I suppose all colleges and universities change us, but Macalester REALLY changed me. Part of it was the times; Vietnam looming; profound social change swirling around us; extraordinary courses, guest speakers that provoked, teach-ins, all night conversations about what the hell we were going to do with our lives. After our sophomore year I travelled to India for six and a half months, organized by Bruce McEwen at the International House. Nothing was ever the same!
When I came back I was adopted by David McCurdy in the anthropology department and never looked back. I’d begun taking photography seriously and still try to bring ethnography and photography together in books and films.
In the spring of ’70 as you remember there was the first draft lottery. We were all freaking out. I got lucky and tasted freedom. No joy, but relief. I moved to Boston when we graduated (or, I should say, “left” Macalester, because after the Kent State killings the campus shut down and it took months to complete the final course requirements). I wanted to start from scratch in a place I’d never been. Two boxes of books, the Nikon I’d bought in India and $127.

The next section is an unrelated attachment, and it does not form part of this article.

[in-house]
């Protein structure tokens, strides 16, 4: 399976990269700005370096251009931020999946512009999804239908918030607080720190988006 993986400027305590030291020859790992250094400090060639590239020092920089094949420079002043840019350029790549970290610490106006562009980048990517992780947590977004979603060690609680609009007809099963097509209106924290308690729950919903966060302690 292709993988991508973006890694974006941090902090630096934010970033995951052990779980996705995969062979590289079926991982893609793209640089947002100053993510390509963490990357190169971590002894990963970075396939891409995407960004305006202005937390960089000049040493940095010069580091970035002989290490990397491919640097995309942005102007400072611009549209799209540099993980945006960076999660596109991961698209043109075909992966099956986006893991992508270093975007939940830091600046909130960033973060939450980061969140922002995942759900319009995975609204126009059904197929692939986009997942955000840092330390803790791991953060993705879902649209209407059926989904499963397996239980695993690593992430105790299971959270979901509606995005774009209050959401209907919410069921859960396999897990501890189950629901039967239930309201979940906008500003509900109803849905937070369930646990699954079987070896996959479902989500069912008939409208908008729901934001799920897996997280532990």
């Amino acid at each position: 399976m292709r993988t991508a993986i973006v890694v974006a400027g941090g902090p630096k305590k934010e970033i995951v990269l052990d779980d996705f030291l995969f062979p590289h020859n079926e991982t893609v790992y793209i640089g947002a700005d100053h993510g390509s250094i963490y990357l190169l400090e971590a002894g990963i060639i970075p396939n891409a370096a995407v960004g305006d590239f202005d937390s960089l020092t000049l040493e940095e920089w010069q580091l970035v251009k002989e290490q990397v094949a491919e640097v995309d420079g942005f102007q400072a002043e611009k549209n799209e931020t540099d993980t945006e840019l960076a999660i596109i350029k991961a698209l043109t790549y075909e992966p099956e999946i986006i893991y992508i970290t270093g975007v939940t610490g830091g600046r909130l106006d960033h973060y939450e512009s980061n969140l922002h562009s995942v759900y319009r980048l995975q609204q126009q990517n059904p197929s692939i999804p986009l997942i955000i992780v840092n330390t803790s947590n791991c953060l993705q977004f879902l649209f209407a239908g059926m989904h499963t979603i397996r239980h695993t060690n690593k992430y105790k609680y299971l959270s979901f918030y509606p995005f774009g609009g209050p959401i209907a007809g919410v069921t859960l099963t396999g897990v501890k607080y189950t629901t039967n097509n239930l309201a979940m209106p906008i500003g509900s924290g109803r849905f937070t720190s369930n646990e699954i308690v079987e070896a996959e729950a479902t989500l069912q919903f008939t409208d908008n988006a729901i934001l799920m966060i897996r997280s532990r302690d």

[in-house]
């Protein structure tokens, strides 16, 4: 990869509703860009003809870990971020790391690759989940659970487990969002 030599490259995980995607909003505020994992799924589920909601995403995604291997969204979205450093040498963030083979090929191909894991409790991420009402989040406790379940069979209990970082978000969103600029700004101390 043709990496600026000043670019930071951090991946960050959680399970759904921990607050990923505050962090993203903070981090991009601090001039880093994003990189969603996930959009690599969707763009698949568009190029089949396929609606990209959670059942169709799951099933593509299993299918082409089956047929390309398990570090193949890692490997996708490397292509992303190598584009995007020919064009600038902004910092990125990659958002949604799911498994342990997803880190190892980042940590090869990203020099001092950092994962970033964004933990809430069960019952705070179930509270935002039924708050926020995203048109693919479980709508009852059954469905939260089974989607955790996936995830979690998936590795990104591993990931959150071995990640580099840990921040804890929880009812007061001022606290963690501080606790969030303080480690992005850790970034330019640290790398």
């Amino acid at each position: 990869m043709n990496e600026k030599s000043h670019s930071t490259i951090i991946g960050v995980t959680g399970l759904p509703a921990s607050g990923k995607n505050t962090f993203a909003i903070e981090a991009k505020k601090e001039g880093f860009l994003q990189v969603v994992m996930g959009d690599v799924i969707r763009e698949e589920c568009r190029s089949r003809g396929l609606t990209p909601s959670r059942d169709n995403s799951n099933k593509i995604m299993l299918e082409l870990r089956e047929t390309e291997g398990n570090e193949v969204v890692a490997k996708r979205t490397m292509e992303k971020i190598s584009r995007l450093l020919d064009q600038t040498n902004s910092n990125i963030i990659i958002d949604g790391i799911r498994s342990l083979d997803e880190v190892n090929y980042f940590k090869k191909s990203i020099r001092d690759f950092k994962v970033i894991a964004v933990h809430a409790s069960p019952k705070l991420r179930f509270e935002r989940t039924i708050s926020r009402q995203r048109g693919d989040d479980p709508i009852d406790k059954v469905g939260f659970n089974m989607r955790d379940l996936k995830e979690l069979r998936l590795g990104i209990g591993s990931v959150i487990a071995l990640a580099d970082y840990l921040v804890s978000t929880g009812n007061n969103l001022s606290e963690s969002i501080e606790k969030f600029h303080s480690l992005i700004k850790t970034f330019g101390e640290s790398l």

Eventually became a graduate student in the sociology program at Brandeis and was blessed with incredible professors who nurtured my strange sociology. I wrote my Ph.D. dissertation on railroad tramps, an ethnography by immersion. It eventually became a book, Good Company. I’m very sad that the man who inspired this study, Prof. Jim Spradley (the second anthropology prof at Macalester) died of cancer just as the book was being published. Jim had steered me through this experience, both the fieldwork and the writing, and he gave me heart when things looked bleak.
I taught sociology at SUNY Potsdam for 16 years; began a family there. We lived in a 19th c farmhouse, back to the land hippies. In many ways it was a great life. In that era I also began teaching part time in Amsterdam and Bologna, and eventually left the North Country to teach at USF in Tampa (ugh!!!) and for 20 great years at Duquesne U in Pittsburgh, where my son Colter became a fine jazz musician.